A little bit of algebra explains this 'magic'. Ask a friend to pick 3 consecutive numbers and to tell you a multiple of 3. Then ask them to add the four numbers and multiply by 67, and to tell you. . . .
When number pyramids have a sequence on the bottom layer, some interesting patterns emerge...
You have been given nine weights, one of which is slightly heavier than the rest. Can you work out which weight is heavier in just two weighings of the balance?
In how many ways can you arrange three dice side by side on a surface so that the sum of the numbers on each of the four faces (top, bottom, front and back) is equal?
You can work out the number someone else is thinking of as follows. Ask a friend to think of any natural number less than 100. Then ask them to tell you the remainders when this number is divided by. . . .
Pick the number of times a week that you eat chocolate. This number must be more than one but less than ten. Multiply this number by 2. Add 5 (for Sunday). Multiply by 50... Can you explain why it. . . .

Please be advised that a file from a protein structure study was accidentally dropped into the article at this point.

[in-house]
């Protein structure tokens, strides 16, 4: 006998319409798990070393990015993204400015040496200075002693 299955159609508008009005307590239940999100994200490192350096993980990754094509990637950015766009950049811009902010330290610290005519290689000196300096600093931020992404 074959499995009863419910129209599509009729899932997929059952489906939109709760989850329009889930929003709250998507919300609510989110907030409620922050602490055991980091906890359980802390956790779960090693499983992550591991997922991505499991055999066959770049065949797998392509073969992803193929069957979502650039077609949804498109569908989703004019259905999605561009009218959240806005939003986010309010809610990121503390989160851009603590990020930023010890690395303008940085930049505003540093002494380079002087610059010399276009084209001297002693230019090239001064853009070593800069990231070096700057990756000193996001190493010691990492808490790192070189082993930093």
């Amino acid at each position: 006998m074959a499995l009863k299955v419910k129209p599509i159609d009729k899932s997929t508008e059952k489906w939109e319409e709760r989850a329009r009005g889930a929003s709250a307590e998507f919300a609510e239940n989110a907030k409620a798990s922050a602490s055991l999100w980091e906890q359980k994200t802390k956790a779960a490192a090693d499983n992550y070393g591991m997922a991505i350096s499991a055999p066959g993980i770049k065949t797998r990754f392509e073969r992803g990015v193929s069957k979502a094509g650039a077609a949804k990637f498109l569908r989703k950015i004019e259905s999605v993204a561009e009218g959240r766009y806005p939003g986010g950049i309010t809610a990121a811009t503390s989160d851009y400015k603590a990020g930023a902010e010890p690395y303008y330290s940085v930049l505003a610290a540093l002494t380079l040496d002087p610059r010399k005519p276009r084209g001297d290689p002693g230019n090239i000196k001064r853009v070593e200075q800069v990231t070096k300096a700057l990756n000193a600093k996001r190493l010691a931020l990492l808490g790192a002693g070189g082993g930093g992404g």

Can you find all the 4-ball shuffles?
Spotting patterns can be an important first step - explaining why it is appropriate to generalise is the next step, and often the most interesting and important.
Euler discussed whether or not it was possible to stroll around Koenigsberg crossing each of its seven bridges exactly once. Experiment with different numbers of islands and bridges.
Imagine we have four bags containing a large number of 1s, 4s, 7s and 10s. What numbers can we make?
Show that among the interior angles of a convex polygon there cannot be more than three acute angles.
A huge wheel is rolling past your window. What do you see?
These formulae are often quoted, but rarely proved. In this article, we derive the formulae for the volumes of a square-based pyramid and a cone, using relatively simple mathematical concepts.
Imagine we have four bags containing numbers from a sequence. What numbers can we make now?
ABC is an equilateral triangle and P is a point in the interior of the triangle. We know that AP = 3cm and BP = 4cm. Prove that CP must be less than 10 cm.
Can you discover whether this is a fair game?
A game for 2 players that can be played online. Players take it in turns to select a word from the 9 words given. The aim is to select all the occurrences of the same letter.